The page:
14 photographs, 2 illustrations, 2 maps, 2 tables, index
Ceded to the United States under the terms of the Treaty of Paris after the Spanish-American War of 1898, Puerto Rico has since remained a colonial territory. Despite this subordinated colonial experience, however, Puerto Ricans managed to secure national Olympic representation in the 1930s and in so doing nurtured powerful ideas of nationalism.
By examining how the Olympic movement developed in Puerto Rico, Antonio Sotomayor illuminates the profound role sports play in the political and cultural processes of an identity that evolved within a political tradition of autonomy rather than traditional political independence. Significantly, it was precisely in the Olympic arena that Puerto Ricans found ways to participate and show their national pride, often by using familiar colonial strictures—and the United States’ claim to democratic values—to their advantage. Drawing on extensive archival research, both on the island and in the United States, Sotomayor uncovers a story of a people struggling to escape the colonial periphery through sport and nationhood yet balancing the benefits and restraints of that same colonial status.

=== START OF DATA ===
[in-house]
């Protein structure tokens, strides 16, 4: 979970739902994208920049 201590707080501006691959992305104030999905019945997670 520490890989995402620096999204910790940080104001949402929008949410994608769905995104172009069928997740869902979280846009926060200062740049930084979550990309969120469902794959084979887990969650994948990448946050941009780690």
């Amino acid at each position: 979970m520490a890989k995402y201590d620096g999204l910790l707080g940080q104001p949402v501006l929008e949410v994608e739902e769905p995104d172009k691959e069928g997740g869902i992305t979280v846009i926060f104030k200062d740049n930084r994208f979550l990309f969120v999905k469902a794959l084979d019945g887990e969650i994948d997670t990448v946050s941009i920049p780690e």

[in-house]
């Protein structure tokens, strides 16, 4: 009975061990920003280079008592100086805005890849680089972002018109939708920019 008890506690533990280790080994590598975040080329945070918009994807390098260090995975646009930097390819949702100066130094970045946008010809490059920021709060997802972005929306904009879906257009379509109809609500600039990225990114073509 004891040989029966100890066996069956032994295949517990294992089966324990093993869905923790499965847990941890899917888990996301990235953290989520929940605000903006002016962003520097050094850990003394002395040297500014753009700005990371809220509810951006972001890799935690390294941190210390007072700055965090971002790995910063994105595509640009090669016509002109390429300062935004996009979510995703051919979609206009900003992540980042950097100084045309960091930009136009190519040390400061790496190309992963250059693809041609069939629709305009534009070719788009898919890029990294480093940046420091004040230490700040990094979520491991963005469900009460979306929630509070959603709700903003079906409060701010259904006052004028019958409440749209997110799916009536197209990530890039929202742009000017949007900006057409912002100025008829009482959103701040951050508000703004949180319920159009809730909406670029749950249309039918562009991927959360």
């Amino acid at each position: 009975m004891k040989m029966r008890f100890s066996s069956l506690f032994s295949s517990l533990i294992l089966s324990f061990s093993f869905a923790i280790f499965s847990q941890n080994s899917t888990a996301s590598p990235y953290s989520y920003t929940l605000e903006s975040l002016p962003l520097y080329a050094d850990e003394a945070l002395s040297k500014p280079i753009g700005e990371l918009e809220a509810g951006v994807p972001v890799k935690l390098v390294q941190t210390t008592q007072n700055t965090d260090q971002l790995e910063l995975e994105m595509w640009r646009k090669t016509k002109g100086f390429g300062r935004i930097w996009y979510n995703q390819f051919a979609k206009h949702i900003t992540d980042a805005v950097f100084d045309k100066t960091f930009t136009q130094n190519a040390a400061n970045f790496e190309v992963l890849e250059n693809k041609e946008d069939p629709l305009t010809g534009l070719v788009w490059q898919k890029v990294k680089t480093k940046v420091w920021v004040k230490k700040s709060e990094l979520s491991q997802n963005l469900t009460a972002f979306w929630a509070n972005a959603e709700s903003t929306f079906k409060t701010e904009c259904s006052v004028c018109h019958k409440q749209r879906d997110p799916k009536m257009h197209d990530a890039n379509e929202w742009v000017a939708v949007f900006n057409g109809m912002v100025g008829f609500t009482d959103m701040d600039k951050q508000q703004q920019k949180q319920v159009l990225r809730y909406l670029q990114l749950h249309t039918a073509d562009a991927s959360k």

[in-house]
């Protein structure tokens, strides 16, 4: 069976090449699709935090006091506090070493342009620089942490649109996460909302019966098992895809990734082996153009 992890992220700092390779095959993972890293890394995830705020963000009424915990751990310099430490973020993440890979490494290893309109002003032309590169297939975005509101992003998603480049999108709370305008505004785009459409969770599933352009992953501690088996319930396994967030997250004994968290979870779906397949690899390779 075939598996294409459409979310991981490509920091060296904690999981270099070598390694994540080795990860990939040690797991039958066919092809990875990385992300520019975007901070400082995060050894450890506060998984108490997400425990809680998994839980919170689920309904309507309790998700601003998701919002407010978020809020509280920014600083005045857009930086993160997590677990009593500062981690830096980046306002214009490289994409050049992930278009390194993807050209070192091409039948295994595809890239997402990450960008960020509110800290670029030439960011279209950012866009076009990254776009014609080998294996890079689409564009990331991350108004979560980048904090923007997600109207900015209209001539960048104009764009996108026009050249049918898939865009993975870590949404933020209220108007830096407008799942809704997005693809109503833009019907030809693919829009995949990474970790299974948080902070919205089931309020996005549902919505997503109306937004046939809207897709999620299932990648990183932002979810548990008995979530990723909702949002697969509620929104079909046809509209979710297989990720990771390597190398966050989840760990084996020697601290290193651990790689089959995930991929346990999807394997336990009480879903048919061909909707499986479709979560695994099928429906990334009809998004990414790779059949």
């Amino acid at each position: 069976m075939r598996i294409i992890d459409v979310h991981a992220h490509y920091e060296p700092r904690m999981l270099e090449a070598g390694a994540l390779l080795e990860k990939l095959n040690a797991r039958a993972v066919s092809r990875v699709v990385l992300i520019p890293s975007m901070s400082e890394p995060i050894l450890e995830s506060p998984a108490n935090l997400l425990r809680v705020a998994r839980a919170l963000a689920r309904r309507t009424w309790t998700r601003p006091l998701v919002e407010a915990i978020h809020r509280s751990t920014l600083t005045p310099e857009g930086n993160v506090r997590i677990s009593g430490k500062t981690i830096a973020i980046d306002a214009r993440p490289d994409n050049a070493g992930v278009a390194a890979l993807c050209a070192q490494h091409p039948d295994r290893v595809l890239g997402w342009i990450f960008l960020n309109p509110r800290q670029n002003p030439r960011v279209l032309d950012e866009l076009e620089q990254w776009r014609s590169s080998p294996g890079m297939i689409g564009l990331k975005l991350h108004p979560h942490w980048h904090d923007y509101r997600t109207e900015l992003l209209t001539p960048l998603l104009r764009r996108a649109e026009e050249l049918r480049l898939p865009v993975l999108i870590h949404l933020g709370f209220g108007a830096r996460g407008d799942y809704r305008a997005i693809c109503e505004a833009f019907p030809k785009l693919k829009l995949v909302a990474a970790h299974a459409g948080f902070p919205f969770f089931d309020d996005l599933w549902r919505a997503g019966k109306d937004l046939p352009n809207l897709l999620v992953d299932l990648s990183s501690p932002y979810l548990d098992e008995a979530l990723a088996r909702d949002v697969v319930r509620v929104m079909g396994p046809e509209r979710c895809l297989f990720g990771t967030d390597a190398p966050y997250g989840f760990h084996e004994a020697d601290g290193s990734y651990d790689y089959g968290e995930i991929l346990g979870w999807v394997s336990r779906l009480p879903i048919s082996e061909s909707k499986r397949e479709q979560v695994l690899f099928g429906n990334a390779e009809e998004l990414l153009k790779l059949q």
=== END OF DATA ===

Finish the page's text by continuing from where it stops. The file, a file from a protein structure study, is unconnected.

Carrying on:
The Sovereign Colony describes the surprising negotiations that gave rise to Olympic sovereignty in a colonial nation, a unique case in Latin America, and uses Olympic sports as a window to view the broader issues of nation building and identity, hegemony, postcolonialism, international diplomacy, and Latin American–U.S. relations.
Antonio Sotomayor is an assistant professor and librarian of Latin American and Caribbean studies at the University of Illinois at Urbana-Champaign.
List of Illustrations
List of Abbreviations
1. Sport in Imperial Exchanges
2. The Rise of a Colonial Olympic Movement, 1930s
3. Legitimizing Colonial Olympism in a Colonial Nation, 1940s
4. The Commonwealth and the Search for Colonial Sovereignty through Olympism
5. A Cold War Playing Field in the 1966 Central American and Caribbean Games
6. The Eternal Overtime?